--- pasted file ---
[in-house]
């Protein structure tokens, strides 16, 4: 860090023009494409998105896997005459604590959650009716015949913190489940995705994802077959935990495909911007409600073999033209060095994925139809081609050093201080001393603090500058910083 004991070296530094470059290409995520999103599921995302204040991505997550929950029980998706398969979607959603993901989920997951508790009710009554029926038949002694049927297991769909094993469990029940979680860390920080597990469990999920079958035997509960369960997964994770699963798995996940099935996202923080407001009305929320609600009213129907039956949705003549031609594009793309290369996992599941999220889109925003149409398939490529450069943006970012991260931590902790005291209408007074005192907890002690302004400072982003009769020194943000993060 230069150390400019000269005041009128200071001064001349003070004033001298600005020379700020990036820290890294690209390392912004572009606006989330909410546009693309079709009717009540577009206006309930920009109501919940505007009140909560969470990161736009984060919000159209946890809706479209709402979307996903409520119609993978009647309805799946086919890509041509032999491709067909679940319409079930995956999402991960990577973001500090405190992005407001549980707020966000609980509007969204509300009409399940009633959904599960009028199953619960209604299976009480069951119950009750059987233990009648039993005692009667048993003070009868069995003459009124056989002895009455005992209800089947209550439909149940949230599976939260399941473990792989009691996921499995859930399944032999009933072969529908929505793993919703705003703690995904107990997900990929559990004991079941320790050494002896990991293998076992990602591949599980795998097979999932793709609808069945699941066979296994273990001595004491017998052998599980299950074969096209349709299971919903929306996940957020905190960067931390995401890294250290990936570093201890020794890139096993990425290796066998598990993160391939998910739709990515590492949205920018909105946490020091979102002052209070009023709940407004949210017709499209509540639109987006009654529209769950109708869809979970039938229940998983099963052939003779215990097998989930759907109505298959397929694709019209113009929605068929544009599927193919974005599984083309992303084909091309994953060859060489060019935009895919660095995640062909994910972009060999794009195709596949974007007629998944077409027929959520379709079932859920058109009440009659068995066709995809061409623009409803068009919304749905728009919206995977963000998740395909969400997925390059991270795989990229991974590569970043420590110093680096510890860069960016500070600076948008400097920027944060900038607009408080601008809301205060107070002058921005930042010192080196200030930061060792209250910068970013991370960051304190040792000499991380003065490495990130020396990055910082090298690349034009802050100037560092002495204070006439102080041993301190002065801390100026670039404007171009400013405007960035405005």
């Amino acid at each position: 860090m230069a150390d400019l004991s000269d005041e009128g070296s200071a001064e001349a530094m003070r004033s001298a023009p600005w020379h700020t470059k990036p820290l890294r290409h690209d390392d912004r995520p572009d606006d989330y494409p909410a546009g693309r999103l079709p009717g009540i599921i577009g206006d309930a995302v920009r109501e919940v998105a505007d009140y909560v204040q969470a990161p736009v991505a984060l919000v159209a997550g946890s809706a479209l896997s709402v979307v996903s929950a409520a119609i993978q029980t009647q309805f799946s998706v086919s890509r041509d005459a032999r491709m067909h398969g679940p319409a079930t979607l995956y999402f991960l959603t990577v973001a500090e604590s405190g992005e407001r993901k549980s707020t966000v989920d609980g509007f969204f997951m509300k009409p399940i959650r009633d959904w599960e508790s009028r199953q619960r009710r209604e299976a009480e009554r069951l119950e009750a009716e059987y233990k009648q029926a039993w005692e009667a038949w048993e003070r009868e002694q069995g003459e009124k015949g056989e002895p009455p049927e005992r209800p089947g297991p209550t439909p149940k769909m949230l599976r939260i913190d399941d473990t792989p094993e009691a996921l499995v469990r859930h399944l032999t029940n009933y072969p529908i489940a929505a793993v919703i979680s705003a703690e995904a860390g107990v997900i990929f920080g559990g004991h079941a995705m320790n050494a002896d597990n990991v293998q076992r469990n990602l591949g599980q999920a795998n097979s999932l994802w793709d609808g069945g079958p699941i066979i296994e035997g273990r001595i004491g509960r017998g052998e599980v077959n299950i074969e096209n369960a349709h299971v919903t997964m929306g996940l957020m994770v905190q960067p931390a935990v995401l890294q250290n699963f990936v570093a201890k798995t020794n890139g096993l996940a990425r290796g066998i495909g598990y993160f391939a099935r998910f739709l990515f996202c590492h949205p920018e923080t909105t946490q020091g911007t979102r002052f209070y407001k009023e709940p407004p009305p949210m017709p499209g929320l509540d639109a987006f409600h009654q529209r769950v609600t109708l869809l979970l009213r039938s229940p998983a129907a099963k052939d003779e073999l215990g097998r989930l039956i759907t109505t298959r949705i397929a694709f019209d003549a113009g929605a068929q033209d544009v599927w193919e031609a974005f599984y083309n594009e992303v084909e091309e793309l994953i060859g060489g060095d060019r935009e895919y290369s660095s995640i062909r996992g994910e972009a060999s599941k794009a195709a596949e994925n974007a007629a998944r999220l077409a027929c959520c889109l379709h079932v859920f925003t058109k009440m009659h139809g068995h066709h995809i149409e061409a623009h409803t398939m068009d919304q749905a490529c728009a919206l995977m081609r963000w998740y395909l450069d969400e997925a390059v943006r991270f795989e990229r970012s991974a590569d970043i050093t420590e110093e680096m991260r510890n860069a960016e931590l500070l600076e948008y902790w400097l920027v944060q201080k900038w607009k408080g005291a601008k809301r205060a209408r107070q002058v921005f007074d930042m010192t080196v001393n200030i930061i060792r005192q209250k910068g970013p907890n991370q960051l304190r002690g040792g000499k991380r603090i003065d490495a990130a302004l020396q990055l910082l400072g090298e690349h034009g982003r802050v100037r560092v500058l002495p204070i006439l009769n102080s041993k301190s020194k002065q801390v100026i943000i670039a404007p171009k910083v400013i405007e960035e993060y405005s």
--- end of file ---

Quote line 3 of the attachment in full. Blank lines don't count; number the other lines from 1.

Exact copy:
């Amino acid at each position: 860090m230069a150390d400019l004991s000269d005041e009128g070296s200071a001064e001349a530094m003070r004033s001298a023009p600005w020379h700020t470059k990036p820290l890294r290409h690209d390392d912004r995520p572009d606006d989330y494409p909410a546009g693309r999103l079709p009717g009540i599921i577009g206006d309930a995302v920009r109501e919940v998105a505007d009140y909560v204040q969470a990161p736009v991505a984060l919000v159209a997550g946890s809706a479209l896997s709402v979307v996903s929950a409520a119609i993978q029980t009647q309805f799946s998706v086919s890509r041509d005459a032999r491709m067909h398969g679940p319409a079930t979607l995956y999402f991960l959603t990577v973001a500090e604590s405190g992005e407001r993901k549980s707020t966000v989920d609980g509007f969204f997951m509300k009409p399940i959650r009633d959904w599960e508790s009028r199953q619960r009710r209604e299976a009480e009554r069951l119950e009750a009716e059987y233990k009648q029926a039993w005692e009667a038949w048993e003070r009868e002694q069995g003459e009124k015949g056989e002895p009455p049927e005992r209800p089947g297991p209550t439909p149940k769909m949230l599976r939260i913190d399941d473990t792989p094993e009691a996921l499995v469990r859930h399944l032999t029940n009933y072969p529908i489940a929505a793993v919703i979680s705003a703690e995904a860390g107990v997900i990929f920080g559990g004991h079941a995705m320790n050494a002896d597990n990991v293998q076992r469990n990602l591949g599980q999920a795998n097979s999932l994802w793709d609808g069945g079958p699941i066979i296994e035997g273990r001595i004491g509960r017998g052998e599980v077959n299950i074969e096209n369960a349709h299971v919903t997964m929306g996940l957020m994770v905190q960067p931390a935990v995401l890294q250290n699963f990936v570093a201890k798995t020794n890139g096993l996940a990425r290796g066998i495909g598990y993160f391939a099935r998910f739709l990515f996202c590492h949205p920018e923080t909105t946490q020091g911007t979102r002052f209070y407001k009023e709940p407004p009305p949210m017709p499209g929320l509540d639109a987006f409600h009654q529209r769950v609600t109708l869809l979970l009213r039938s229940p998983a129907a099963k052939d003779e073999l215990g097998r989930l039956i759907t109505t298959r949705i397929a694709f019209d003549a113009g929605a068929q033209d544009v599927w193919e031609a974005f599984y083309n594009e992303v084909e091309e793309l994953i060859g060489g060095d060019r935009e895919y290369s660095s995640i062909r996992g994910e972009a060999s599941k794009a195709a596949e994925n974007a007629a998944r999220l077409a027929c959520c889109l379709h079932v859920f925003t058109k009440m009659h139809g068995h066709h995809i149409e061409a623009h409803t398939m068009d919304q749905a490529c728009a919206l995977m081609r963000w998740y395909l450069d969400e997925a390059v943006r991270f795989e990229r970012s991974a590569d970043i050093t420590e110093e680096m991260r510890n860069a960016e931590l500070l600076e948008y902790w400097l920027v944060q201080k900038w607009k408080g005291a601008k809301r205060a209408r107070q002058v921005f007074d930042m010192t080196v001393n200030i930061i060792r005192q209250k910068g970013p907890n991370q960051l304190r002690g040792g000499k991380r603090i003065d490495a990130a302004l020396q990055l910082l400072g090298e690349h034009g982003r802050v100037r560092v500058l002495p204070i006439l009769n102080s041993k301190s020194k002065q801390v100026i943000i670039a404007p171009k910083v400013i405007e960035e993060y405005s």